- A tripling of the coverage for nuclear delay insurance, from $2 billion to $6 billion in face value; covering 12 rather than 6 reactors.
- Accelerated licensing and review procedures for new reactors, and elimination of some review steps. How these complex projects can be properly overseen with the expedited process remains to be seen.
- Increased research push on small reactors and fuel reprocessing.
- Since production tax credits can only be earned once a plant begins operation, the bill adds a 10% investment tax credit that can be captured earlier, and likely even if the plant is never completed. A 10% federal grant would be available to non-taxable entities involved with reactor construction, as such entities can't use tax credits. Detailed legislative language is needed to see whether these can be combined with other subsidies, such as production tax credits, or much be used instead of them.
- Allows nuclear to access Advanced Energy Project Credits, providing up to a 30 percent tax credit for manufacturing eligible project components (credits may be carried forward up to 20 years). The credits have a national cap, so look for subsequent legislation to dramatically increase the available support. The current cap of $2.3 billion is rounding error in nuclear projects, and remains low even after the APA's additional $5 billion (Section 4003) in credits is included.
- Expanded use of tax-exempt private activity bonds in the nuclear power sector. Because nuclear projects are so big, this provision may not be popular with other users of private activity bonds. Usage of Build American Bonds (BABs), another tax-advantaged financing tool, by the Vogtle reactors is among the largest BAB projects in the country.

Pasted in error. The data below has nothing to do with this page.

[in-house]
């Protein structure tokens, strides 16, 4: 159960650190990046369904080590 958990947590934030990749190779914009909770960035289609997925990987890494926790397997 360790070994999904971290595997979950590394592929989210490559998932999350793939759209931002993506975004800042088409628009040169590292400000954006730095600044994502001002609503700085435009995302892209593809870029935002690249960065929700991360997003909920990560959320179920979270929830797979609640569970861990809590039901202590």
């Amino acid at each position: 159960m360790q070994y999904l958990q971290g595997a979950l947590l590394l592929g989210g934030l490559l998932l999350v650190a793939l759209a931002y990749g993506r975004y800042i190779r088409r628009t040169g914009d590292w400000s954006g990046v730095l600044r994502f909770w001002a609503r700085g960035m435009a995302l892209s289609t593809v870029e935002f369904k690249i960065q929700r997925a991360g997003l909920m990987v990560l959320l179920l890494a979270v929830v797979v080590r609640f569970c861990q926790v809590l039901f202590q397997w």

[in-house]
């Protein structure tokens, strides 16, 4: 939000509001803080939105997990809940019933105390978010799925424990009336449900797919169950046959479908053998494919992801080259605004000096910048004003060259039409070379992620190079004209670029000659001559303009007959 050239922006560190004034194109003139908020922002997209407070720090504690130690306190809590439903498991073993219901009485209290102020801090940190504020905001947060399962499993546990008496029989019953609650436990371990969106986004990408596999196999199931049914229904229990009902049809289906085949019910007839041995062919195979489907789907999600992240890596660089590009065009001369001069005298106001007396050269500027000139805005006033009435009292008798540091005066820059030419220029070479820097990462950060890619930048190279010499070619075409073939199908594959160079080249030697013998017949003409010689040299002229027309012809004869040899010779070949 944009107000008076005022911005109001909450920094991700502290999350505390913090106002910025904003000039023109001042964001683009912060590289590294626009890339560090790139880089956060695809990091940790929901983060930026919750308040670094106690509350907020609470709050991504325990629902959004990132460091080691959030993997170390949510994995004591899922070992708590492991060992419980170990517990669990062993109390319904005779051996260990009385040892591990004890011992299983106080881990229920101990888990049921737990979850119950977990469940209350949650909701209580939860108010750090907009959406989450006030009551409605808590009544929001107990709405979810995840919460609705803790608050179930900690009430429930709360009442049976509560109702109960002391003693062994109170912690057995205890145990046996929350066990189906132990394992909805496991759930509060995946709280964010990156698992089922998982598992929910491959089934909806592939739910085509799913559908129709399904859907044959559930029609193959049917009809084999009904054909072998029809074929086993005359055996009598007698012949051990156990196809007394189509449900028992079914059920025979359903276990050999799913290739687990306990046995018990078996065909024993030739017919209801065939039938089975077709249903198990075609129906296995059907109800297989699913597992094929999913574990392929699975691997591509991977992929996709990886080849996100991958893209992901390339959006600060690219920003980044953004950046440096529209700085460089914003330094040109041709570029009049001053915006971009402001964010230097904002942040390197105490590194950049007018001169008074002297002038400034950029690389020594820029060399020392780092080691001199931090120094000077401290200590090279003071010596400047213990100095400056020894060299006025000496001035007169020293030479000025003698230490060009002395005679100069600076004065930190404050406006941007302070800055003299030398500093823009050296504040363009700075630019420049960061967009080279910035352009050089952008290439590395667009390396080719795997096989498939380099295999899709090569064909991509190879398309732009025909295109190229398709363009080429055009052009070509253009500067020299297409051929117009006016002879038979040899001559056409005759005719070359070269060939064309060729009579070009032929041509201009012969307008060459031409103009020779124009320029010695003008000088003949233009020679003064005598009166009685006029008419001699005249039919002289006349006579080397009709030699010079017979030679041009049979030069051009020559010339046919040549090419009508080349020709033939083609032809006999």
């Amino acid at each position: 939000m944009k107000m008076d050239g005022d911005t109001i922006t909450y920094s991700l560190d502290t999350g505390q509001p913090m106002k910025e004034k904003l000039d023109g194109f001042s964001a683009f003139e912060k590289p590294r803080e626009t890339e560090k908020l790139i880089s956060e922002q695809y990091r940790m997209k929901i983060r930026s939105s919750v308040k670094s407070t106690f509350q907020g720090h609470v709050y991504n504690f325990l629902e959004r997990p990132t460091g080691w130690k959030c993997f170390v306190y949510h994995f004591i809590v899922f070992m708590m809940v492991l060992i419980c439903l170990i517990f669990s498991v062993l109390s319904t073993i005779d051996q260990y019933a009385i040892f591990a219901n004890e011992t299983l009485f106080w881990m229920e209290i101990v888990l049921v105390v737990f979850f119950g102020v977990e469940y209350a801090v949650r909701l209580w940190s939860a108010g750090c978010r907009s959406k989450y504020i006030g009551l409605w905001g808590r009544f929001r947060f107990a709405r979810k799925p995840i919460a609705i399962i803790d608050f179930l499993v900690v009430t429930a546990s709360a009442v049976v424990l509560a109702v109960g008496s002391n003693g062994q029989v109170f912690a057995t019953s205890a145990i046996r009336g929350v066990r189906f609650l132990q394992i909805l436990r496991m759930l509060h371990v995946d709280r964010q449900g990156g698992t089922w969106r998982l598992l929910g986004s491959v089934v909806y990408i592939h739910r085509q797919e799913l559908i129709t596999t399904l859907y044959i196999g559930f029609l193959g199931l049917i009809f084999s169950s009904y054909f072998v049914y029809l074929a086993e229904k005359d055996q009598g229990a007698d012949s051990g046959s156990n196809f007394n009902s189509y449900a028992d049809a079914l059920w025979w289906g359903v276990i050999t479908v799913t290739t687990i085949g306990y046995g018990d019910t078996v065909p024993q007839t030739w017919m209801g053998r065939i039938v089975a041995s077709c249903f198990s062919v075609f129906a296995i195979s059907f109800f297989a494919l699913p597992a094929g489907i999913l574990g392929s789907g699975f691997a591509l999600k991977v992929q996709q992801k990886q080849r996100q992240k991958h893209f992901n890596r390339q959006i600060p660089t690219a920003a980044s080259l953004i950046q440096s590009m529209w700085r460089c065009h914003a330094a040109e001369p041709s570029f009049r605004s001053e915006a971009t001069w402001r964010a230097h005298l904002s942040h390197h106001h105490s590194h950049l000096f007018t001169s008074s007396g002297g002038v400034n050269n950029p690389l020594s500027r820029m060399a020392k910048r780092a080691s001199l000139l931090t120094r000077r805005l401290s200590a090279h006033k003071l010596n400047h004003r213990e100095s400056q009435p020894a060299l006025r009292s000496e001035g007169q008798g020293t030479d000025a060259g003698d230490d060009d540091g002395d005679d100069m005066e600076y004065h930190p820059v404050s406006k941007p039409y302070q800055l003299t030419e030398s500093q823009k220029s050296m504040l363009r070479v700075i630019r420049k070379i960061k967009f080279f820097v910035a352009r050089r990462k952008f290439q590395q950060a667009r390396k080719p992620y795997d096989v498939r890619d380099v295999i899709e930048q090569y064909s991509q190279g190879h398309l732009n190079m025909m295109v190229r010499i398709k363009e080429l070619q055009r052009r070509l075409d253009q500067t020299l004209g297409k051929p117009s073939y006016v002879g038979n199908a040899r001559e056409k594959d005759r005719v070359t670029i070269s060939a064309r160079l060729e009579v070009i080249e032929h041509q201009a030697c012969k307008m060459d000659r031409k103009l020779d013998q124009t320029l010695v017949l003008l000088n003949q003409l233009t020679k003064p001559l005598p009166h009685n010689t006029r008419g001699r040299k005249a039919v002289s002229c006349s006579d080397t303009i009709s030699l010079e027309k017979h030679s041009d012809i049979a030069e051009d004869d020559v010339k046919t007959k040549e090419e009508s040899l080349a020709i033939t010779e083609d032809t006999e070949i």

- Allows existing production tax credit (PTCs) for nuclear to be entirely allocated to private participants on a project that includes both taxable and non-taxable entities. This will increase the effective value of existing nuclear PTCs.
- Extends suspension of import duties on imported nuclear components. Although nuclear is touted as a solution to energy security concerns, many of the most expensive reactor elements are manufactured outside of the United States.
- The bill provides some additional subsidies to advanced coal and carbon capture and storage. However, the most valuable subsidies to the coal sector will likely come through the grants of emissions credits. The impact of these schemes is difficult to gauge without more detailed language, but Section 1431 of the bill does indicate that where plants or utilities capture and store carbon, they will actually earn GHG allowances. Under a strict cap and trade, such facilities would simply avoid the need to buy credits by reducing emissions.